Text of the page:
CSI Vienna: Politician Promotes DNA Tracking of Dog Droppings

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Vienna, Austria, is graced by imperial buildings, wide boulevards and many parks. But a local politician says the city's charm is diminished by dog owners who don't clean up after their pets. He has a solution: track dogs — and their droppings — using DNA.


Vienna, Austria, is graced by imperial buildings, wide boulevards and miniparks. But a local politician says the city's charm is diminished by dog owners who don't clean up after their pets. His solution? Track dogs and their droppings using DNA. NPR's Emily Harris reports.

EMILY HARRIS reporting:

University student Christian Reiner(ph) is sprawled on the grass just outside the former Hapsburg Royal Palace in the heart of Vienna. He feels lucky he found a clean spot.

Mr. CHRISTIAN REINER (University Student): If I sit down, I usually check like the spot where I'm sitting, like, ooh, is there something? We don't have like any penalties or any fees if like the dog puts a--like his poo or--somewhere.

(Soundbite of dog barking)

HARRIS: Dogs and people mix on this public lawn, which is fine with Manfred Urasca(ph), a local leader of the Austrian People's Party. But he doesn't want the pooches to leave anything behind. He says the problem could be solved starting right when owners register their dogs.

Mr. MANFRED URASCA (Austrian People's Party): (Through Translator) We could take a DNA sample at the time and create a database. Then if dog owners let their dogs poop on sidewalks, playgrounds or bus stops, we'll just match the samples and find the owner.

HARRIS: He thinks this would solve the problem for once and for all, plus he claims finding poop with no match in the database could help police figure out where to enforce registration laws. Urasca admits his district faces much more serious problems, such as drug-dealing and retaining small businesses. But he cites former New York Mayor Rudolph Giuliani's fix-the-broken-windows theory as part of his inspiration.

Mr. URASCA: (Through Translator) As soon as the neighborhood isn't clean it's less attractive for people living there and the people doing business there. Shops close down, people move away, crime goes up.

HARRIS: And dog droppings are a part of that, he says. But Viennese dog owners aren't so supportive.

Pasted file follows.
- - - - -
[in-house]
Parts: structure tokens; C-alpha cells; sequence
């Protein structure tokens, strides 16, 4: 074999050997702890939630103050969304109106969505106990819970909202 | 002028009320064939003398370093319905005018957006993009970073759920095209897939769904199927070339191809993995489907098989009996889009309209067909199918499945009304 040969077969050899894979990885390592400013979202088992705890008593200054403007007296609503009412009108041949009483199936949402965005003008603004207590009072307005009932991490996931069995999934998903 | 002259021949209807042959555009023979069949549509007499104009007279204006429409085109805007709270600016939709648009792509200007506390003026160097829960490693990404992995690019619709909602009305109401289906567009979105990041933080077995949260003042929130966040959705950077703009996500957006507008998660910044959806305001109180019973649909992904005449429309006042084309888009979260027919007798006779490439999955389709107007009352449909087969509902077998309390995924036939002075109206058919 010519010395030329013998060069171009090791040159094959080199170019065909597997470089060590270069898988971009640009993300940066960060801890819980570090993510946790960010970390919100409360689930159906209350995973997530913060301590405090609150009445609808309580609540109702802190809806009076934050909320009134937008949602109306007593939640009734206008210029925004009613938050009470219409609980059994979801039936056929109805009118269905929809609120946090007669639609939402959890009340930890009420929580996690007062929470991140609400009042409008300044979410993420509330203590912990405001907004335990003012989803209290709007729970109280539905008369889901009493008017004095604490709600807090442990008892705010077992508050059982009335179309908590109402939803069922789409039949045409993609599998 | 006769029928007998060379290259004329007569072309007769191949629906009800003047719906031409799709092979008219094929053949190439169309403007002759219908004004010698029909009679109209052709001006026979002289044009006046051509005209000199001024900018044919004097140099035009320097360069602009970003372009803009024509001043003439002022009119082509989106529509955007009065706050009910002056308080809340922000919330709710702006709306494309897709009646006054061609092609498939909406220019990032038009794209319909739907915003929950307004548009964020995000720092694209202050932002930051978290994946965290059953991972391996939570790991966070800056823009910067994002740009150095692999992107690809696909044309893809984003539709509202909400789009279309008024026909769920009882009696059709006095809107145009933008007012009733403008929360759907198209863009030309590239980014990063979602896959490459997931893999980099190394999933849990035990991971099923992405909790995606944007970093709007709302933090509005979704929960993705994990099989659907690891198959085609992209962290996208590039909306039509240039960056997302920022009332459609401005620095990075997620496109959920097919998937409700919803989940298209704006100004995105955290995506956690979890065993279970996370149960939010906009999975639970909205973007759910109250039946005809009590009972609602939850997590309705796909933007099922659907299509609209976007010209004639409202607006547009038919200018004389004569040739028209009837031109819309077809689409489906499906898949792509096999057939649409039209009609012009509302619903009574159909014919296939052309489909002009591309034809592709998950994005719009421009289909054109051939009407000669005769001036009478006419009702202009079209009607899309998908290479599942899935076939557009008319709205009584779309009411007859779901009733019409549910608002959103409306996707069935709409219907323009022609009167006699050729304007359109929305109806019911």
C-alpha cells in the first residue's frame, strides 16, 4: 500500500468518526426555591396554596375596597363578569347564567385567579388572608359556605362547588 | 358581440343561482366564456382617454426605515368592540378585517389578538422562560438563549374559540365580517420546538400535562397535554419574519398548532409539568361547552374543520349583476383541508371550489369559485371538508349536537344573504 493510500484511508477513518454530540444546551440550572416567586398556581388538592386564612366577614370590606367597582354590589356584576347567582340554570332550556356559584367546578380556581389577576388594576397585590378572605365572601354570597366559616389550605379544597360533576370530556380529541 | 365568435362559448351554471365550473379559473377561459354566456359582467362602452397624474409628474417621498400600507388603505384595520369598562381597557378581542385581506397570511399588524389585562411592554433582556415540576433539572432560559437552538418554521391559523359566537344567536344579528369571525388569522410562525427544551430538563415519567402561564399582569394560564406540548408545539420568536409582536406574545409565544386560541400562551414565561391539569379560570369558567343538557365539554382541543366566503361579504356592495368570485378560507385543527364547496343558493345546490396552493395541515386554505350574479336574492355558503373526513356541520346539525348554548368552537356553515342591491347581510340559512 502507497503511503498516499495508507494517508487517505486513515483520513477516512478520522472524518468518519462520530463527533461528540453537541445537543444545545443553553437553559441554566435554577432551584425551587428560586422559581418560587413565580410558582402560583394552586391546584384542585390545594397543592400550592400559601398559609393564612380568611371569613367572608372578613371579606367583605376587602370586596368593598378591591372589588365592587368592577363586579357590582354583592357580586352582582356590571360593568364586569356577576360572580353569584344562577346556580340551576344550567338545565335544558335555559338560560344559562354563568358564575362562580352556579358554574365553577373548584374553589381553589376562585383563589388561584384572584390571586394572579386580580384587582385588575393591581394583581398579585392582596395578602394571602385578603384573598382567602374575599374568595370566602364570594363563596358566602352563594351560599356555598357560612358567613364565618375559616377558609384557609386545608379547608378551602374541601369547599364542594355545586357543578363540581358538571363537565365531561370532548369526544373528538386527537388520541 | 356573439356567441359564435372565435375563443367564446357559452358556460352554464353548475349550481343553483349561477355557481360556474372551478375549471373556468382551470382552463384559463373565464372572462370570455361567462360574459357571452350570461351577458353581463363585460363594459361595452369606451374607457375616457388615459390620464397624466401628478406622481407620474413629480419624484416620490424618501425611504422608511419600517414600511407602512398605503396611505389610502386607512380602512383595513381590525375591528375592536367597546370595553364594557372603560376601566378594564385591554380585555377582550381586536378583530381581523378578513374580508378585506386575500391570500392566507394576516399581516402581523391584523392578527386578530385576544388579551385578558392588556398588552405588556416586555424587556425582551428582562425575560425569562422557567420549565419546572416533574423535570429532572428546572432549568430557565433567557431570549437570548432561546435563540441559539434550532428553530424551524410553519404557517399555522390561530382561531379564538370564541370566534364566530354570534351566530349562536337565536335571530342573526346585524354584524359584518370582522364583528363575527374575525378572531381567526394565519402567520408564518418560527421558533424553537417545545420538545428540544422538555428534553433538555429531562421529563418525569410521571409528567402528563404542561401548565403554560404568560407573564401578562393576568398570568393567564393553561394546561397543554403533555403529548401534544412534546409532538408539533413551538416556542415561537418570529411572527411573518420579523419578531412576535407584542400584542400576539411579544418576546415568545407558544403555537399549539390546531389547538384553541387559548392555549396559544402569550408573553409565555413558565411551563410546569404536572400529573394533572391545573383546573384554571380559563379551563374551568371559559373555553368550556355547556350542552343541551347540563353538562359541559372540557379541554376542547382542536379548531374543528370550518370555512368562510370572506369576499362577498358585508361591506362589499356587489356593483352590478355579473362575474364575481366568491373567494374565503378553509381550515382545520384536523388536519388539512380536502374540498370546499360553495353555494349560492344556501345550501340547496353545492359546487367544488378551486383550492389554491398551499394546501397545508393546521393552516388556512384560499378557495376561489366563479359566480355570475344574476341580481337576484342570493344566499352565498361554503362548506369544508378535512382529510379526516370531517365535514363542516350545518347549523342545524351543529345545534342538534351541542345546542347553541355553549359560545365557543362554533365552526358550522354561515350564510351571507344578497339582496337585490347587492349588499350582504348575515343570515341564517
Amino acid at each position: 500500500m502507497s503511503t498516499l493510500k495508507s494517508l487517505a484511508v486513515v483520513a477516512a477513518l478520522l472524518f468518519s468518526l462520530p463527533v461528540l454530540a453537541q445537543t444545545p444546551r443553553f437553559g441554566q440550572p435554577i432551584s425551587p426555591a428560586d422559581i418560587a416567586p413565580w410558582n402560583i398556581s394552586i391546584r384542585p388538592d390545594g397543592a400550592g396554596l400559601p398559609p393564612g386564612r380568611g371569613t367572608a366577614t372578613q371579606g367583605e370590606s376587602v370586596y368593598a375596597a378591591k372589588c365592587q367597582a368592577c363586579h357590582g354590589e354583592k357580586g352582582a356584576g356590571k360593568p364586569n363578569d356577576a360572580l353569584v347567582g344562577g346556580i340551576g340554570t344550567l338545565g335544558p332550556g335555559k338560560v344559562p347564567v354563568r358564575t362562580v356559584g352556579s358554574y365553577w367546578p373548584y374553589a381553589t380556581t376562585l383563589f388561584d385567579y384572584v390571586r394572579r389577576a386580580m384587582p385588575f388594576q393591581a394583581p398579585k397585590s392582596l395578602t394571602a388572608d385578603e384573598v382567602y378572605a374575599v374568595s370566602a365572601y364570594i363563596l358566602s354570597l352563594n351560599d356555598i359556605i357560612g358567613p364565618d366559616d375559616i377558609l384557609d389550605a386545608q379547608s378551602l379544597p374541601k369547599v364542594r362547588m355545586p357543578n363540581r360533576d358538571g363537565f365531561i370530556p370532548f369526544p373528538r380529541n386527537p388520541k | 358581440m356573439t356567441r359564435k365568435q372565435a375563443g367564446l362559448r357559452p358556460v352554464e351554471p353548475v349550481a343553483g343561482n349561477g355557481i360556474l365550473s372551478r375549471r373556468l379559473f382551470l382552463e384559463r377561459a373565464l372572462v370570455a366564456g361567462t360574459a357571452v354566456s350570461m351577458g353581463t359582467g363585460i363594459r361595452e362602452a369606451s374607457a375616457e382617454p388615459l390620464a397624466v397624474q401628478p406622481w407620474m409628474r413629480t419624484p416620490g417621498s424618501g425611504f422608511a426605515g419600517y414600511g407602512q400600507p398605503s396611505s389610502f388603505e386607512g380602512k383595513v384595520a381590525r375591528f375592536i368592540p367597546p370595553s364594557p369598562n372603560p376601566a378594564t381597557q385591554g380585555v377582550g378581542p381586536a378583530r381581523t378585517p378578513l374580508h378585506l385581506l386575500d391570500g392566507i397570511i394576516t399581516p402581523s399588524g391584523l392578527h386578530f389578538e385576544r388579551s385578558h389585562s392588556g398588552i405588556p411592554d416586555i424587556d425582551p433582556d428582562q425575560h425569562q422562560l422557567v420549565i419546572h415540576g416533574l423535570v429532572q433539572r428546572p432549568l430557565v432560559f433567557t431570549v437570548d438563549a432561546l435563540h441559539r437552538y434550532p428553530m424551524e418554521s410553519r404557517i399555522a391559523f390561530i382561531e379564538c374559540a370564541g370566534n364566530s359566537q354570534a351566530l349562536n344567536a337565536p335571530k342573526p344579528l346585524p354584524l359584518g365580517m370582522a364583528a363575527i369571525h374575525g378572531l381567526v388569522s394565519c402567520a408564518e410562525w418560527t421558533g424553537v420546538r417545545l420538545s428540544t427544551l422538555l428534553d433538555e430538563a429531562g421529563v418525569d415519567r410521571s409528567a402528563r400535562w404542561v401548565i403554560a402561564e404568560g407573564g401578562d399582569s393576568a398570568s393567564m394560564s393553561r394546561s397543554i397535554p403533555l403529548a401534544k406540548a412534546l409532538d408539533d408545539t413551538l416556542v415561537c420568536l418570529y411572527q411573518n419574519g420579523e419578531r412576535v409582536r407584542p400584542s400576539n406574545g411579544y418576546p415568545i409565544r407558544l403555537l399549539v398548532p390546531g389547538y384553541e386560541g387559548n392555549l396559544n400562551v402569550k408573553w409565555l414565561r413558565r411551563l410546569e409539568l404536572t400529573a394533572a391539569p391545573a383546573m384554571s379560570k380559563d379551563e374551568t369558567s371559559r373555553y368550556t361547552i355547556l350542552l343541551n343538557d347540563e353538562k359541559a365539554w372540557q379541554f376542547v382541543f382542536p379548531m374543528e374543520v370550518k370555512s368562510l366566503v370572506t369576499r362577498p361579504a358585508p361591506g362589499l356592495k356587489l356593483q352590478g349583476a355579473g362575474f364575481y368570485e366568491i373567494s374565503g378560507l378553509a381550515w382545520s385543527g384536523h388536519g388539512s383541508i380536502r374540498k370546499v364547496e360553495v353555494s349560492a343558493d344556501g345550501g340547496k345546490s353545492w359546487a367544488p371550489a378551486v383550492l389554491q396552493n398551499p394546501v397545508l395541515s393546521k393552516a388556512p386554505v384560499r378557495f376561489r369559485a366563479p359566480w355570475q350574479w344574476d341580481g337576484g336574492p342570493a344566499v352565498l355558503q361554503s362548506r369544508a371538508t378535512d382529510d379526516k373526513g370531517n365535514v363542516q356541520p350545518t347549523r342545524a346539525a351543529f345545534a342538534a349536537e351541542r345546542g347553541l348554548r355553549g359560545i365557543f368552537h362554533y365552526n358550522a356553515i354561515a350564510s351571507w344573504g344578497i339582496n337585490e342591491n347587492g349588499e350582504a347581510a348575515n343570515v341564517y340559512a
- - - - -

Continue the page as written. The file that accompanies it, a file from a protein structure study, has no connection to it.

Ms. LISA BADER(ph) (Dog Owner): I collect my dogs' poop.

HARRIS: Lisa Bader is sunbathing while her dogs, Laura(ph) and Jonas(ph), romp nearby.

Ms. BADER: I think it costs too much money and it's impossible to do because it's not even possible to know the DNA of each person, so how can you collect the DNA of each dog's--it's impossible.

HARRIS: Kurt Porschdendoerfer(ph), a zoologist, walks his German shepherd, Cindy(ph), nearby. He says his dog registration fee of about $50 a year should cover city clean-up costs.

Mr. KURT PORSCHDENDOERFER (Dog Owner): (Foreign language spoken)

HARRIS: `If the dog tax were a little bit cheaper, then every normal person would clean up their dog's droppings,' he says. `Anyway, pressure won't work. It has to be a rational solution.'

But others seem to think the idea is OK. Gary Francis(ph) came from Britain to study at Vienna University.

Mr. GARY FRANCIS (Dog Owner): It's correct. Why not? Modern technology. It seems like a good idea to me. It would make ...(technical difficulty) instead of having to look down at the floor all the time. Even on the street. It's not just not necessarily the park. It's on the streets as well. It's nasty.

HARRIS: Right now, Vienna is in the middle of an information campaign trying to get dog owners to pick up their pet's poop. Teams of city workers wander the parks handing out cards that say `Thank you' to people who do clean up after their dogs and cards that say `Stop' to those who don't.

(Soundbite of hoofbeats)

HARRIS: And two years ago, Vienna solved the problem of horses, used to cart tourists around in carriages, dirtying the streets. Each horse is now required to wear a sort of a chute that catches the poop and that carriage drivers later empty. It's worked very well, but nobody's talking about attaching those to dogs.

Emily Harris, NPR News.

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